Assault was a popular 1988 arcade game that was distributed by Atari Games in the United States. This title was sold by Namco in some countries, and they were the ones who actually developed it.
Assault was a tank simulation that was very ahead of its time. Your tank stayed in the center of the screen, and the rest of the game world moved around you. Very few games in the 80s had full sprite rotation like this game did, and even it had to use special hardware to be able to do it. Nothing else was able to match these effects until the Super Nintendo came along and gave the world mode 7 graphics, but even mode 7 could not compare to the liquid smooth rotation effects that Assault had.
The gameplay itself was decent, similar to Vindicators and other tank games. You really just drove your tank around blasting at other tanks. There are eleven levels in total, but most people never saw more than the first few levels. One trick worth mentioning is to position your tank right at the spot that ends the level, and then simply wait, don't actually finish until the moment the clock counts down to zero. If you do this correctly you will end up with a lot of bonus points. Of course if you fail, you will die and lose a tank.
The Assault dedicated cabinet is a real favorite among arcade game collectors. This is probably due to its unique shape, and nonstandard controls. The Assault cabinet was very narrow, the vertical open frame monitor barely fit between the sides of the thing, which were less than 18 inches apart. A standard arcade cabinet is about 23 inches wide if it is an older style one, or 30 inches wide for one of the newer deluxe cabinet styles. So Assault was very narrow, probably the narrowest game ever made. The top half of the cabinet is decorated with sideart that is supposed to resemble the outside of a yellow tank, and these same graphics carry over the the monitor bezel and control panel as well. The control panel was the other unique thing about Assault, because it featured a pair of large 4-Way trigger style "Tank" joysticks that were unique to this title. They were also wired up to the JAMMA harness in a nonstandard manner as well. These joysticks usually require custom repair, and no one makes them any more. Equivalent sticks are available, but they are much smaller, and would ruin the feel of the game. Controlling your tank with a pair of tiny joysticks just wouldn't compare to grabbing a big solid set of tank controls.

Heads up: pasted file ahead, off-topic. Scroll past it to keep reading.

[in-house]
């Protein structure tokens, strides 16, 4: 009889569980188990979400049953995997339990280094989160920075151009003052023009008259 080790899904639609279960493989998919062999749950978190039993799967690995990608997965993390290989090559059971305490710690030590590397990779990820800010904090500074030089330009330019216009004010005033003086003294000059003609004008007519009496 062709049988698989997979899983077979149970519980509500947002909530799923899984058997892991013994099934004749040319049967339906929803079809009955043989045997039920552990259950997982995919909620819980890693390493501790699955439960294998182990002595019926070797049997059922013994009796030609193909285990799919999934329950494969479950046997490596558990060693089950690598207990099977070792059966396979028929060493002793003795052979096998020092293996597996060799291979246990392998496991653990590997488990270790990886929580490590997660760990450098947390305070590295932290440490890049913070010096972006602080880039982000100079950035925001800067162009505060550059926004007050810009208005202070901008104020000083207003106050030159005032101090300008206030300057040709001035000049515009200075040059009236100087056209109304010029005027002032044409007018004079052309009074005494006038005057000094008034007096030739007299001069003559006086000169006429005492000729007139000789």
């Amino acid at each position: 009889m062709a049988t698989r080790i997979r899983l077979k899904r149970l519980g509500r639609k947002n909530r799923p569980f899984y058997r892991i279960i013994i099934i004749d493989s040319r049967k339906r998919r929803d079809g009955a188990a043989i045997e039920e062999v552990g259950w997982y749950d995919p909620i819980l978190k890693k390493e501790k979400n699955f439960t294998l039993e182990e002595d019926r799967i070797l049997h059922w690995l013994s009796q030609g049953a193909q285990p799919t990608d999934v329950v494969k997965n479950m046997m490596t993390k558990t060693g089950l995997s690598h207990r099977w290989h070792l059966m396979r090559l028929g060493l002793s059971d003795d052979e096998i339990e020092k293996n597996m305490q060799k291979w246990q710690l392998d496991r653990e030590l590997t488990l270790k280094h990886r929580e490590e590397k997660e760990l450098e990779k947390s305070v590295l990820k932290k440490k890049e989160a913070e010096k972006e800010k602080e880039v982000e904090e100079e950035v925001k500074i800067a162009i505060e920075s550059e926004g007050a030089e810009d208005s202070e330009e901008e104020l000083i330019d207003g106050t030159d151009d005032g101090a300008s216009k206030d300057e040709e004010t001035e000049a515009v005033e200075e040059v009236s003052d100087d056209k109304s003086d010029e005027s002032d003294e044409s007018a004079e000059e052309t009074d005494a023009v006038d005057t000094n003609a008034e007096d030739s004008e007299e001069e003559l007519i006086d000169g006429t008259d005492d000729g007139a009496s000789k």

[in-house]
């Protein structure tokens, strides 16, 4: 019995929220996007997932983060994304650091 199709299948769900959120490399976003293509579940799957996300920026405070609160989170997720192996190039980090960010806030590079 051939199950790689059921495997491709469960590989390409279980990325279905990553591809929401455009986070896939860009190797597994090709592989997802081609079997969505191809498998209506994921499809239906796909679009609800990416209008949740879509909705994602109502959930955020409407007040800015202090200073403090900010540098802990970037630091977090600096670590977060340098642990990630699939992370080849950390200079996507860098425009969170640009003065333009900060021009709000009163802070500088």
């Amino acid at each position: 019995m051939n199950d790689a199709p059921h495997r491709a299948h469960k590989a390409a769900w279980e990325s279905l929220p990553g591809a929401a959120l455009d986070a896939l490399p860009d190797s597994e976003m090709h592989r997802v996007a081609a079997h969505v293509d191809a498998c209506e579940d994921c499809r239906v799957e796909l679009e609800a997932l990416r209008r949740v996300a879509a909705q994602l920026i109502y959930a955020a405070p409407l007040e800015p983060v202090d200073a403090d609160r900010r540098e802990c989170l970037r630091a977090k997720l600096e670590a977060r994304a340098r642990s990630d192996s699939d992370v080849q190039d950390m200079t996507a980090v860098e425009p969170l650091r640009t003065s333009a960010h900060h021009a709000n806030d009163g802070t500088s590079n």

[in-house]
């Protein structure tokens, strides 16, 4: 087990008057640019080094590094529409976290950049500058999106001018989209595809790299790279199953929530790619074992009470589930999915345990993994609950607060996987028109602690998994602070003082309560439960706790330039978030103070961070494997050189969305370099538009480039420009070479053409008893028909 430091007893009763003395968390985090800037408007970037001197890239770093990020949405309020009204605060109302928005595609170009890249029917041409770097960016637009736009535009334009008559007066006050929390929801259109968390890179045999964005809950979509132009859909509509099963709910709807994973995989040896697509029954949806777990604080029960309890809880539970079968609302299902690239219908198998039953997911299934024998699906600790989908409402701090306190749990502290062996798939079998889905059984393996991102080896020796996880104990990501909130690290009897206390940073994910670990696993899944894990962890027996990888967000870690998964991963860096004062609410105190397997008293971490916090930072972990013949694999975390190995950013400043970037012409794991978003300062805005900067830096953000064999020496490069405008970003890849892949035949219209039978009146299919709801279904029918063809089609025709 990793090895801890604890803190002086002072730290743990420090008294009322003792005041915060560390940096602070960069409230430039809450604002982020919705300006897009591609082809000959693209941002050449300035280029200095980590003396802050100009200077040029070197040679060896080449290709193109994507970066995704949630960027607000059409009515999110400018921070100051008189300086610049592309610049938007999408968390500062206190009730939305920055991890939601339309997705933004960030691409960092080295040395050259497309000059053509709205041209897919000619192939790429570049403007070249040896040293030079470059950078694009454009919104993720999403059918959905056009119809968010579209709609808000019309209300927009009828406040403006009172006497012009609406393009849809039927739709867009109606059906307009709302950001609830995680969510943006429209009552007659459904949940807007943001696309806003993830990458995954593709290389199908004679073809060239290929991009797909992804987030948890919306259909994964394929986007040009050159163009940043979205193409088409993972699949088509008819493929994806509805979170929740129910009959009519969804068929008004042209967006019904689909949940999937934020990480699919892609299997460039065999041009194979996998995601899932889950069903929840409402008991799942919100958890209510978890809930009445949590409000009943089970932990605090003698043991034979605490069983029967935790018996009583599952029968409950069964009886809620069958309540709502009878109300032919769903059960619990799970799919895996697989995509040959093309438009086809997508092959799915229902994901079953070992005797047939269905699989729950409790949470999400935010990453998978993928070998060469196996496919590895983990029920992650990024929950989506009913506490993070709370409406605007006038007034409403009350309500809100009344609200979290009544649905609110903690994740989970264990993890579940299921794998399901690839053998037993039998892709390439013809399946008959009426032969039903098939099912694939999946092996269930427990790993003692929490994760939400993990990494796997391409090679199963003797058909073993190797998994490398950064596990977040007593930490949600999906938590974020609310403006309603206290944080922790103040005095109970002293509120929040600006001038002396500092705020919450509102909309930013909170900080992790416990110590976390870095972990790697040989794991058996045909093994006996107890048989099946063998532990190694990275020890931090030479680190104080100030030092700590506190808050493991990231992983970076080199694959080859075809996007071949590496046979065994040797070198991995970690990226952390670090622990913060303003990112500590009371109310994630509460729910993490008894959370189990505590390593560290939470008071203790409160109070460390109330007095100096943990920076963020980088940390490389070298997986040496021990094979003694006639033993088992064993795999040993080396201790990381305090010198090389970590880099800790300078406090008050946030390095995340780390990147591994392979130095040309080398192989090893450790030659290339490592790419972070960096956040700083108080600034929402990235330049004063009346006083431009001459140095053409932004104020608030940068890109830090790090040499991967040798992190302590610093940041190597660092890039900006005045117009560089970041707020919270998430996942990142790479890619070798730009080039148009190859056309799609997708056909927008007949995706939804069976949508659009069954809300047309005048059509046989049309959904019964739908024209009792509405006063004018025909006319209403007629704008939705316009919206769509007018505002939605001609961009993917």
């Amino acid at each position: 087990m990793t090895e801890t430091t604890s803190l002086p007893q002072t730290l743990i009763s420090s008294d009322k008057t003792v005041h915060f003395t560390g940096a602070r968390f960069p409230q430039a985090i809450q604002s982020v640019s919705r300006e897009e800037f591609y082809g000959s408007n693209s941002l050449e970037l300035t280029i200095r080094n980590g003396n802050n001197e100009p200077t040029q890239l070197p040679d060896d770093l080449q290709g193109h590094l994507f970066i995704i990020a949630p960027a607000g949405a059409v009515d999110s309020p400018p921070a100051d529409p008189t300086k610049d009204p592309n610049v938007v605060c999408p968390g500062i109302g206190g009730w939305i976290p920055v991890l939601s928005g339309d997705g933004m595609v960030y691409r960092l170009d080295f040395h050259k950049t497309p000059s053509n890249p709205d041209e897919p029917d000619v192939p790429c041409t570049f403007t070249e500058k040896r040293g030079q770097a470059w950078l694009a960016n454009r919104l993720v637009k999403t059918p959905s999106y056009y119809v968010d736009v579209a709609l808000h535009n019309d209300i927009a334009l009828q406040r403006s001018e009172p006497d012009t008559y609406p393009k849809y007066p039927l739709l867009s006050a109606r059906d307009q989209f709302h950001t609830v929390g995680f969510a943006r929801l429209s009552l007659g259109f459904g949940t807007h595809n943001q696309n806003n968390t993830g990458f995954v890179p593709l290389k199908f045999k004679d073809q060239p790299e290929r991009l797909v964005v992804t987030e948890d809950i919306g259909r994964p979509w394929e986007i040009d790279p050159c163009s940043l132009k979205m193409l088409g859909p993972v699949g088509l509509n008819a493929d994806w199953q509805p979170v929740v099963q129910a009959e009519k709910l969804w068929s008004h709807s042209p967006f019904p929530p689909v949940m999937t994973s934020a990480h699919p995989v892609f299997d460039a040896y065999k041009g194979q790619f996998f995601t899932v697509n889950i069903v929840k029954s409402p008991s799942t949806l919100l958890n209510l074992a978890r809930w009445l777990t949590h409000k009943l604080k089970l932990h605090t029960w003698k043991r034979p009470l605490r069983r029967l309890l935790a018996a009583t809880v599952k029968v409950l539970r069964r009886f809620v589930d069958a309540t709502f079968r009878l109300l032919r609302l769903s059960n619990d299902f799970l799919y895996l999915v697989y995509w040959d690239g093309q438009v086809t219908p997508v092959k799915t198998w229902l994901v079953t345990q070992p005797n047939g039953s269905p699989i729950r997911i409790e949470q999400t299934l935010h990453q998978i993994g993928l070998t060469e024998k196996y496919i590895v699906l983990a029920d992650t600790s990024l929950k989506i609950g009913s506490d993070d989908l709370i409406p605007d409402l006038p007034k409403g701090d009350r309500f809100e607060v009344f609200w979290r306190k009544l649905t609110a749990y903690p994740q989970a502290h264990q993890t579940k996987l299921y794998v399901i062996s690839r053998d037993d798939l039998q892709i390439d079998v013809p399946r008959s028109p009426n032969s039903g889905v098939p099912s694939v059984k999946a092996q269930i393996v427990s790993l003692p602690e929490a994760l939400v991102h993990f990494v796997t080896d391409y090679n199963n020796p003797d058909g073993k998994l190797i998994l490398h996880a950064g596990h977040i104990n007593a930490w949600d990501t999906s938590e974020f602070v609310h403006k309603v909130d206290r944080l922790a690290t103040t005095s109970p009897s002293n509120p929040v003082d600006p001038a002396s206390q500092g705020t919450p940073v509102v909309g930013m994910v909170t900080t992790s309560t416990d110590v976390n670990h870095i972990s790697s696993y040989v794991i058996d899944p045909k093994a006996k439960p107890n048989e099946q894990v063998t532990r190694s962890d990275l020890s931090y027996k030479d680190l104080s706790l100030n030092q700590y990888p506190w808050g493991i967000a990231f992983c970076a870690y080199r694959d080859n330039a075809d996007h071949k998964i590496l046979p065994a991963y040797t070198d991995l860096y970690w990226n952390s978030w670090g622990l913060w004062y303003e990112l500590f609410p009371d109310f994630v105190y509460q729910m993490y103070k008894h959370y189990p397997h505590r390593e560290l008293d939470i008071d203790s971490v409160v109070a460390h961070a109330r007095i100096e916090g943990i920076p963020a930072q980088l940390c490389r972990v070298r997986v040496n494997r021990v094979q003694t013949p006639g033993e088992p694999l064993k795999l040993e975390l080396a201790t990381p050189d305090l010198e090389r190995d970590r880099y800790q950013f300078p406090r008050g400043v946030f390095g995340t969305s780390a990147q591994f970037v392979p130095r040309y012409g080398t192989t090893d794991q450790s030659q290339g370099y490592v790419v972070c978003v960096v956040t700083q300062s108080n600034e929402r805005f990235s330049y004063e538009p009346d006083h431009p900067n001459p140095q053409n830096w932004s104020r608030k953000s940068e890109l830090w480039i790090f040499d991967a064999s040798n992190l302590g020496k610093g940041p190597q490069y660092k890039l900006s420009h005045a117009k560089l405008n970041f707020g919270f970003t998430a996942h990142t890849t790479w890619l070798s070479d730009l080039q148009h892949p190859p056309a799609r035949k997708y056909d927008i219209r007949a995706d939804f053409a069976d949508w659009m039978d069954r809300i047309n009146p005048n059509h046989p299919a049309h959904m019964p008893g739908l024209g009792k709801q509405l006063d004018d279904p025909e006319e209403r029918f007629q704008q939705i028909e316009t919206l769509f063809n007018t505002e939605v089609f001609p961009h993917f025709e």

This title was later followed up by Assault Plus, which was more of an upgrade than a new game. Assault Plus was available only in Japan, but you can convert your Assault boardset by burning two new EPROM chips. This adds a few features that were not in the original, including cocktail installation support.
This game is emulated perfectly by MAME, but you may have a hard time controlling it correctly, as you need a pair of 4-Way joysticks and at least one fire button to control this game perfectly. You can get a decent simulation of the original controls by mapping the left and right sticks together to a single stick on the MAME menu, but that wasn't how the game was designed to be played.
My Assault machine
I purchased my Assault machine at an amusement industry auction for $150. It had NOS control sticks installed in it, but one of them wouldn't go left. After I got it home I realized that the problem with the stick was that the left switch wasn't grounded on one side. I fixed that, and now it is working perfectly.
There is also another unrelated game with this same title.
Atari 2600 Game
Produced by: Bomb
Year of Release: 1983
Atari Rarity Guide:
9 Extremely Rare
This is the first, (and best), game ever released by Bomb. You will probably never see a copy of it outside of Europe. The European copies are also kind of difficult to locate.
To imagine this game just think Space Invaders with much bigger enemies, (and a lot less of them). A large mothership at the top of the screen drops a continous stream of baddies, that you have to shoot. That is exactly what it is like.
This game is fun much in the same way Space Invaders is, simplicity. It is fairly valuable due to its rarity. Expect to pay over $120 for a copy of this, without the box or manual.